Abraham Maslow gave us a rich tool within which to understand this maturation process. It is not something that is accomplished at school, nor even by undertaking tertiary education studies. It is not even something that we have achieved by the time of middle age and the maturity that comes through having had the responsibility of bringing children of our own through to adulthood. It is literally a process and "whole WAY of life — of thinking, acting and feeling" that takes an entire lifetime to master. At the very highest level it is about learning how to make moral decisions in the way that God invites us to make the most important decisions in our lives by modelling our behaviours on Jesus Christ. This is not a process of mimicking Jesus Christ, or of trying to suck up to Jesus Christ as we might suck up to a teacher, our parents or some pop star or politician. It is a process only slowly, slowly learned in being able "to think, act, feel and intuit" as Jesus Christ would do if he were the one facing the decisions we have to make moment-to-moment in our lives.
The process of how we do this is literally paradoxical — or contradictory. It doesn't seem to make rational sense. As Alex Caughey is constantly reminding us, based on the insights of Jesus himself, to do this we have to literally "empty" ourselves. I honestly do believe, as Alex does, that when we can learn to do this in the fullest meaning of the words, that God literally does provide for all our needs. The paradox though is that we are not actually engaged in the process for that end — i.e. we are not engaging in the process to become "successful", "abundant", "prosperous", "healthy", "humble", "obedient" or however we define "success" in our lives. Those things, in a sense, are the by-product of the process — the secondary benefit. If we pursue them as the primary benefit we put the cart before the horse and we actually end up placing ourselves back in the two-up stakes odds of a game of chance as to whether we succeed or fail.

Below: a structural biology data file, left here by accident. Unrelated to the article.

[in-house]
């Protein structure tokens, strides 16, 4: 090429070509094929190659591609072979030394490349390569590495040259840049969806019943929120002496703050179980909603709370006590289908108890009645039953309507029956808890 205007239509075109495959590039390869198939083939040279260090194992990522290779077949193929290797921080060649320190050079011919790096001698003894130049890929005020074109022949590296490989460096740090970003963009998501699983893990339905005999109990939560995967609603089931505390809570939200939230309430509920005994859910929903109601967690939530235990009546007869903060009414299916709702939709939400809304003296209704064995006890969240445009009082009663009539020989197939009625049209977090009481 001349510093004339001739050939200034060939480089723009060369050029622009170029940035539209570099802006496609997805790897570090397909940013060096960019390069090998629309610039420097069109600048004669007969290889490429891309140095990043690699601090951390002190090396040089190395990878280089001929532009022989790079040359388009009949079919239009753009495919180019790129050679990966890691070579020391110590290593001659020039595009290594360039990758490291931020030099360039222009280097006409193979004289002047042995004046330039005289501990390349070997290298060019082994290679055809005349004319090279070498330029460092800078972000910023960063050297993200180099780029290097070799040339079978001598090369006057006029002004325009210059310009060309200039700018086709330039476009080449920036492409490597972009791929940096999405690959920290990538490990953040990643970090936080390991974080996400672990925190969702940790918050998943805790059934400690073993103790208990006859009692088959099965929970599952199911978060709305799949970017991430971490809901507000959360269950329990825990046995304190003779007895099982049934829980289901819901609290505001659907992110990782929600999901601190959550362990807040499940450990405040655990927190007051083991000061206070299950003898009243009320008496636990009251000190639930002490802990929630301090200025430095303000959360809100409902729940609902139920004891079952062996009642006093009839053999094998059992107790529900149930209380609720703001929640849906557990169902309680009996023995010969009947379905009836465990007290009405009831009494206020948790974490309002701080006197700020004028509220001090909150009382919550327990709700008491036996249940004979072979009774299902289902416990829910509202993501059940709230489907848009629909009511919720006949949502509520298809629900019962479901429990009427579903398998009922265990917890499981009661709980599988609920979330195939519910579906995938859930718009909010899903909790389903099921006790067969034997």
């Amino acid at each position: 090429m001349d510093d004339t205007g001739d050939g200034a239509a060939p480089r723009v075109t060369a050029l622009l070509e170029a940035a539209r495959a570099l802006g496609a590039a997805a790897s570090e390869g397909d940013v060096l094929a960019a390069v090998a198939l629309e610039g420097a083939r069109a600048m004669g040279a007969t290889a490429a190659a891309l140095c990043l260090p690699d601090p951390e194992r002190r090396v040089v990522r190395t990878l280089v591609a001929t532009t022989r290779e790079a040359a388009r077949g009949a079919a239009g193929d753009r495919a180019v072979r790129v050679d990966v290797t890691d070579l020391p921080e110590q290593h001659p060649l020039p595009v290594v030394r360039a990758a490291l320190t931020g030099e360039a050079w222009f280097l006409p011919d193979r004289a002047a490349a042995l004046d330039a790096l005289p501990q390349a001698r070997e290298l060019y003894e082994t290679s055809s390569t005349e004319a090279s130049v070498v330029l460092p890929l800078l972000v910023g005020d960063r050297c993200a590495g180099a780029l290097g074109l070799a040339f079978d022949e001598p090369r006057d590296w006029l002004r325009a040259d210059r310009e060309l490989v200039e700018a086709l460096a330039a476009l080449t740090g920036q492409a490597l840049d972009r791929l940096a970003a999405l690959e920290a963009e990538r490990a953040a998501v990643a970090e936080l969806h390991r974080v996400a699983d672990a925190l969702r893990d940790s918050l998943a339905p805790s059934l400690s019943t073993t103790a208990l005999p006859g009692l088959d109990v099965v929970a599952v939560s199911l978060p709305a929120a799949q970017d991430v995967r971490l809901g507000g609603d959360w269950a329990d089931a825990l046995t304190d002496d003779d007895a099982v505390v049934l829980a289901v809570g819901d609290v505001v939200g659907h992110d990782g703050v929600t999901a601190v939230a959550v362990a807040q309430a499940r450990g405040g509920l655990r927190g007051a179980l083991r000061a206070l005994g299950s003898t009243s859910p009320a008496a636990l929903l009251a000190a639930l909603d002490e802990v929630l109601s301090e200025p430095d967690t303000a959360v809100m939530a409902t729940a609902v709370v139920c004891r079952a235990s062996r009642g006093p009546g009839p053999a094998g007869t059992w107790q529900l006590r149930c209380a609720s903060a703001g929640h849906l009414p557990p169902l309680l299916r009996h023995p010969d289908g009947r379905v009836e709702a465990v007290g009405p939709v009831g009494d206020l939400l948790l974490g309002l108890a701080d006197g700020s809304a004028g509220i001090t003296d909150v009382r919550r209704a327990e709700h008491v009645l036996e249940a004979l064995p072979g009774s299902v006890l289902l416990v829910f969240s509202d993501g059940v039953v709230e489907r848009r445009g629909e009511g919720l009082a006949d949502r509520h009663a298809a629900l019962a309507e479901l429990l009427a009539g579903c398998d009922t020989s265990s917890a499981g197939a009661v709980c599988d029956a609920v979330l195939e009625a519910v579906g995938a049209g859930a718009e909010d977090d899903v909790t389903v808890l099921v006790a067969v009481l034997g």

Our prime objective always has to be the one of seeking to literally "become like God". In Churchy language, to become holy. To do that the pathway is by emplying ourselves of our own lower emotional and egotistical needs and open ourselves up to "the Way (of thinking and acting)" as Jesus Christ would act were he to be the one having to make the decisions we are having to make.
I honestly do think this is why, in its deep wisdom, the Catholic Church has given us the deeply insightful teachings it has given us about the Primacy of Conscience. Many of the neaderthal elements in the Church seem to confuse Primacy of Conscience with Primacy of Feelings, or Primacy of Ego. That is not what authentic Catholic insight is pointing us towards.
Where I believe "Abundance Theology" primarily fails is that it holds out the promise of "abudance without pain" — "happiness simply by flipping some mental or psychological switch in our brains". Abandoning ourselves totally to the Divine Will is not some mystical abandonment of reality and those limitations that are set by our own ego and emotions. They remain in place but somehow we learn to transcend them. In his or her own wisdom, God may very well take us to places, or allow us to travel to places where there seems to be a total absence of "abundance". The "Gesthemane moment or experience" is a very real and important part of the authentic Catholic insight. But, I suggest, it is not there — as some who follow inauthentic Catholic theologies might suggest — as some form of Divine publishment or retribution. Those Gesthemane moments and experiences are "part of the package". I liken them to the "testing" a coach has to put the very best athletes through if they are to ultimately perform and compete at Olympic level. In God's perview though, we are all Olympians. The ultimate promise God holds out to all of us is something like the equivalence of the abundance that flows into the life of an Olympic athlete if they win gold. It isn't the "gold medal" which is the objective. It is all those things which lie beyond the gold medal. To get to those though "the Way is often narrow and the climb is often steep".
Tom Scott is the pen name of the editor of Catholica, Brian Coyne.
©2006 Tom Scott